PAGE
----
By Dushyant Shekhawat Aug. 07, 2019
Some politicians endear themselves to their core base and no one else, alienating those across the aisle. Swaraj was not that type of politician. Despite being a BJP lifer, she had a bipartisan appeal and an air of dignified approachability.
In her time as India’s External Affairs Minister from 2014 to 2019, Sushma Swaraj developed a reputation for being active on Twitter. On Tuesday evening, as her party, the BJP, celebrated the success of its move to abrogate Article 370, Swaraj sent out what would be an oddly prophetic tweet. She wrote, “Thank you Prime Minister. Thank you very much. I was waiting to see this day in my lifetime.” Those would prove to be her final words on the platform where she connected with thousands of citizens and foreign nationals in need. A few hours later, news broke that the former cabinet minister had suffered a cardiac arrest in Delhi and died.
Swaraj was 67 years old, which is almost youthful by Indian political standards, so her passing is disheartening. Perhaps there is some truth to the saying “the good die young”. Despite her having undergone a kidney transplant three years ago and recusing herself from the 2019 election campaign on the grounds of personal health, nobody could have predicted that Swaraj would not be with us before the year even ended. Even though she did not sit in Parliament, her name still commanded respect for her achievements in a storied political career.
Some politicians endear themselves to their core base alone, alienating those across the aisle. Swaraj was not that type of politician. Despite being a BJP lifer, having started and ended her political career in the party, she had a bipartisan appeal and projected an air of dignified approachability. The news of her death thus predictably evoked eulogies from the government as well as the Opposition, with everyone from Prime Minister Narendra Modi to Rahul Gandhi paying tribute to Swaraj. Modi said, “A glorious chapter in Indian politics comes to an end,” while Gandhi called her “an exceptional Parliamentarian, with friendships across party lines.” But it wasn’t just her political peers who felt the loss – sportspersons like Virender Sehwag and Sania Mirza, entertainers like Lata Mangeshkar, and industrialists like Anand Mahindra were just a few others offering their condolences, in yet another display of how Swaraj might have been a BJP member in name, but was a leader of all people in spirit.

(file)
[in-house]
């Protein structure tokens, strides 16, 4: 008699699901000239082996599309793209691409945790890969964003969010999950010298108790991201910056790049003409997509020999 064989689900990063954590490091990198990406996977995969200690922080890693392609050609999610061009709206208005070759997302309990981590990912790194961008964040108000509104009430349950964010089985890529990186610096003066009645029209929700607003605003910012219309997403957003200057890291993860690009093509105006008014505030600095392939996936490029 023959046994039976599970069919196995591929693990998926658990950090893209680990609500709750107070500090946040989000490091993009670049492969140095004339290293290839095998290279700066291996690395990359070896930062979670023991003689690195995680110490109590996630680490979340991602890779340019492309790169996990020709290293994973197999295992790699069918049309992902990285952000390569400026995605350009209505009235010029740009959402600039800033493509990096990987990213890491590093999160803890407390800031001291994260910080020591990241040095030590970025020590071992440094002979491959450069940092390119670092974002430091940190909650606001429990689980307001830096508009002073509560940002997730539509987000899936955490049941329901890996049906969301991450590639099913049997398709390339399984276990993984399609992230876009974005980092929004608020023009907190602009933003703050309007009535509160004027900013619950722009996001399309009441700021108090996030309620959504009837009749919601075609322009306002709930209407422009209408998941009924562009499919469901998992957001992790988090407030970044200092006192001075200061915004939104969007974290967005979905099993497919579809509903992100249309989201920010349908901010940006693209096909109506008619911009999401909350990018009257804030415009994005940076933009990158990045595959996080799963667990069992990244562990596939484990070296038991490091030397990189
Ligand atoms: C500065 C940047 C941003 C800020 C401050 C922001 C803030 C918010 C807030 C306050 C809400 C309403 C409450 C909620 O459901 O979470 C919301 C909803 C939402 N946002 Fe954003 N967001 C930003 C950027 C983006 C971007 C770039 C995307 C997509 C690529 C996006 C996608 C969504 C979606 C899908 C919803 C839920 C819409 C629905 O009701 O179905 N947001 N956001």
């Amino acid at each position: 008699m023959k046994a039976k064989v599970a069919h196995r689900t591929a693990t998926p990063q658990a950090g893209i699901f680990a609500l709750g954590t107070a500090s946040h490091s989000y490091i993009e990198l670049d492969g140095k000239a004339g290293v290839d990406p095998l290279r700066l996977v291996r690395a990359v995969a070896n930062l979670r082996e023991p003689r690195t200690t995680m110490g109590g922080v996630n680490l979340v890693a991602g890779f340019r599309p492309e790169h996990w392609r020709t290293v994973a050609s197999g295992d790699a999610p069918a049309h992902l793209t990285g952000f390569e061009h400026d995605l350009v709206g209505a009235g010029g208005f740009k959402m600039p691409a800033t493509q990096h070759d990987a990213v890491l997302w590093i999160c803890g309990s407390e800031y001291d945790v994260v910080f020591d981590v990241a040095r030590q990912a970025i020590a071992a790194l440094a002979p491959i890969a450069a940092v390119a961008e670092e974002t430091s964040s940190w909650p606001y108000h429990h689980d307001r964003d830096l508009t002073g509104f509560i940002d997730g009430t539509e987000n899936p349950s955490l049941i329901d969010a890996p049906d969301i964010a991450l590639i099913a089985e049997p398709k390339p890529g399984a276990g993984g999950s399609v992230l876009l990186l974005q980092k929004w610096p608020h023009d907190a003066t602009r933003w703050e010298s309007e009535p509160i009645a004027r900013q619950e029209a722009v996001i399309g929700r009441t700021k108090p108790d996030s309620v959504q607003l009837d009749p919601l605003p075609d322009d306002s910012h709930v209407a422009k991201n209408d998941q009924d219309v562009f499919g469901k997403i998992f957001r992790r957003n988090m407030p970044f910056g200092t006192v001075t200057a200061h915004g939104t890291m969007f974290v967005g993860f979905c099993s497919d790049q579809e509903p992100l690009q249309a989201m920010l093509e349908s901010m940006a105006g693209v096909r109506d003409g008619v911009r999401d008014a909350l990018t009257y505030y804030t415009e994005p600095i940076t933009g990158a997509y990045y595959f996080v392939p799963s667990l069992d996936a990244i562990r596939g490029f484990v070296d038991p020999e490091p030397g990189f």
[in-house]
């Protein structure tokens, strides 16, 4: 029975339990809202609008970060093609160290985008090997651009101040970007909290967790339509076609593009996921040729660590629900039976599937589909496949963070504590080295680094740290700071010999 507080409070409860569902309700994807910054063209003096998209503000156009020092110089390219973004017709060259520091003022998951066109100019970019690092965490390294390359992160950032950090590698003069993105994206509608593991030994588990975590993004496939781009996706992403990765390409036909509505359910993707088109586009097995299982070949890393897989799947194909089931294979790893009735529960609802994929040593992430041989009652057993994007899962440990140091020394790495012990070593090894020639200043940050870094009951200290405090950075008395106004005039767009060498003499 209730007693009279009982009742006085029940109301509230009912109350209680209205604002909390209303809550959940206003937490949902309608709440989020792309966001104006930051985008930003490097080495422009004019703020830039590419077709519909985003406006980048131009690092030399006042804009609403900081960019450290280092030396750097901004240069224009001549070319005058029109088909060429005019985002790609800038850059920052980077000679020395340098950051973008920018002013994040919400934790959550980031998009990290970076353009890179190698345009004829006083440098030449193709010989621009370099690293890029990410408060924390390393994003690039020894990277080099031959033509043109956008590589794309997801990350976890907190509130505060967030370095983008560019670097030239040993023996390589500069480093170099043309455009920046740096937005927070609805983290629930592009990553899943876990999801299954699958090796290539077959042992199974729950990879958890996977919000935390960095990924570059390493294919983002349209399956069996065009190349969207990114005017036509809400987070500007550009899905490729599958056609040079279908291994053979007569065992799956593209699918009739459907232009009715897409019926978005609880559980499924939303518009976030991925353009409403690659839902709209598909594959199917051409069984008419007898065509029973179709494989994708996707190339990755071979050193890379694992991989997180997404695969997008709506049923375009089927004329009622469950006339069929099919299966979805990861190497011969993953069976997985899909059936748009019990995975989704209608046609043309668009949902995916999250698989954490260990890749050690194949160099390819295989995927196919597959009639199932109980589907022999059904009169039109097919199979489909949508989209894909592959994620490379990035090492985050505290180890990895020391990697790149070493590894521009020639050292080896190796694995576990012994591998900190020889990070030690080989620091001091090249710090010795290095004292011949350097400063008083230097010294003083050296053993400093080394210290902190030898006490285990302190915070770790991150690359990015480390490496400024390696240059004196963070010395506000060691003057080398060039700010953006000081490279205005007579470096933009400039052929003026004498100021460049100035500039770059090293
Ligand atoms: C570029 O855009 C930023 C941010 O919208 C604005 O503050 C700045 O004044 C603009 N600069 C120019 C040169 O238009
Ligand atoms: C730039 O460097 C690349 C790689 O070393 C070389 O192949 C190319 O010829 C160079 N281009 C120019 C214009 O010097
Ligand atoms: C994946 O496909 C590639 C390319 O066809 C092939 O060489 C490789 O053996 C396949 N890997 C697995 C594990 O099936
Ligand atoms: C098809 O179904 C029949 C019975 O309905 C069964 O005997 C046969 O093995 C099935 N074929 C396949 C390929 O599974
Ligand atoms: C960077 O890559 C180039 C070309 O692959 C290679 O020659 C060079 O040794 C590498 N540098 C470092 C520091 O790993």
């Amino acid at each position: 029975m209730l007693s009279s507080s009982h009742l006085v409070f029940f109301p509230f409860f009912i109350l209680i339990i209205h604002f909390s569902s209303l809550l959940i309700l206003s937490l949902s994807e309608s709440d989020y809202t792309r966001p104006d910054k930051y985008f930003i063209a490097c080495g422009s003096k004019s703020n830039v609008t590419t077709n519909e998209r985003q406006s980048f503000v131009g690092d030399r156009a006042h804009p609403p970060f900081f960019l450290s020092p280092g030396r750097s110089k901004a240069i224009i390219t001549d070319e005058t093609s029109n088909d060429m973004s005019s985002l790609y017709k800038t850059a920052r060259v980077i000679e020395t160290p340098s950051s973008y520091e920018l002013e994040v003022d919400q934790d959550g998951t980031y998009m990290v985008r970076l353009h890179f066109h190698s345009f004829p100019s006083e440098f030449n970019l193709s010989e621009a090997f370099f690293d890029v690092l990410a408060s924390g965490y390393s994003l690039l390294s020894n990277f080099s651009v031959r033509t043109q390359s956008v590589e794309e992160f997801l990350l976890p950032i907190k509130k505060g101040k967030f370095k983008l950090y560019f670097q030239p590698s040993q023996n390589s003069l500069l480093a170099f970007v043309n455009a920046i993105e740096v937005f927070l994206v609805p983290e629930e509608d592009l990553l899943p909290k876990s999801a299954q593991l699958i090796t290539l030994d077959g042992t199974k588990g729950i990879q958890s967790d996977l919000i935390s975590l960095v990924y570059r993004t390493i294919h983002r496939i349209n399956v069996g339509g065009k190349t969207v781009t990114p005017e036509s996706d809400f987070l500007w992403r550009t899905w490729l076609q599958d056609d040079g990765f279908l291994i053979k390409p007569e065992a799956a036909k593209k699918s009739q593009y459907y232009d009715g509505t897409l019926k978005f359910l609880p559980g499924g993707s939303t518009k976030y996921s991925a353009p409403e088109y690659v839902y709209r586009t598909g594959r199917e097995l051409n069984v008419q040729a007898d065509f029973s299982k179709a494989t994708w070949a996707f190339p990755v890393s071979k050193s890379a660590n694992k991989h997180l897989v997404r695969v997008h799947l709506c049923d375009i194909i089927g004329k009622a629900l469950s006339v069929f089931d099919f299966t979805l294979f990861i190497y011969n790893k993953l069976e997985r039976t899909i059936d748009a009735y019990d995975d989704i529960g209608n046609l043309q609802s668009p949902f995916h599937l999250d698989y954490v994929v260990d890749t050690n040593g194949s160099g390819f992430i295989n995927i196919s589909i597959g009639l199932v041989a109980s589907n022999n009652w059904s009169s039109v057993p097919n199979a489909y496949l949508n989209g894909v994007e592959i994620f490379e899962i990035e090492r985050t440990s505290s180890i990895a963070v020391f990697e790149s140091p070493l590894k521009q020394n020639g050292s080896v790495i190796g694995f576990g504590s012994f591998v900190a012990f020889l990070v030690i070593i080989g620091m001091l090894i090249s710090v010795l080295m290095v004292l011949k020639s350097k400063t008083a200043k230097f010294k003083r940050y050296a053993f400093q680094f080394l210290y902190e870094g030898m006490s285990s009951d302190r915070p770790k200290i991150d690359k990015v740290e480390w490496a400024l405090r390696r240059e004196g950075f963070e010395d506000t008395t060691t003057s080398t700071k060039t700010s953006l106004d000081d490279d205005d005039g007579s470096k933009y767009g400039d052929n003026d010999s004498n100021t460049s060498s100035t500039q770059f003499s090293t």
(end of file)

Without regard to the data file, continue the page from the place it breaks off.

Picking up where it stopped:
If Swaraj’s political legacy were to be distilled down to its essence, it is that leaders must always be open and available to their people. Photo by Vishal Bhatnagar/NurPhoto via Getty Images
If Swaraj’s political legacy were to be distilled down to its essence, it is that leaders must always be open and available to their people.
Photo by Vishal Bhatnagar/NurPhoto via Getty Images
Even so, to lose Sushma Swaraj at the age of 67 seems too cruel. But rather than give in to despondence, we should celebrate how well-lived each and every one of those 67 years were. Swaraj was breaking down barriers way before feminism became part of the mainstream Indian consciousness. You wouldn’t be too far off the mark in calling her BJP’s Wonder Woman, seeing as how she was the party’s first woman chief minister, union cabinet minister, general secretary, and spokesperson. In fact, at 25, she was given charge of labour and employment, making her the youngest cabinet minister back in the day. She was also the BJP’s first woman external affairs minister and leader of opposition, and the second woman after Indira Gandhi and Sonia Gandhi to hold each respective post.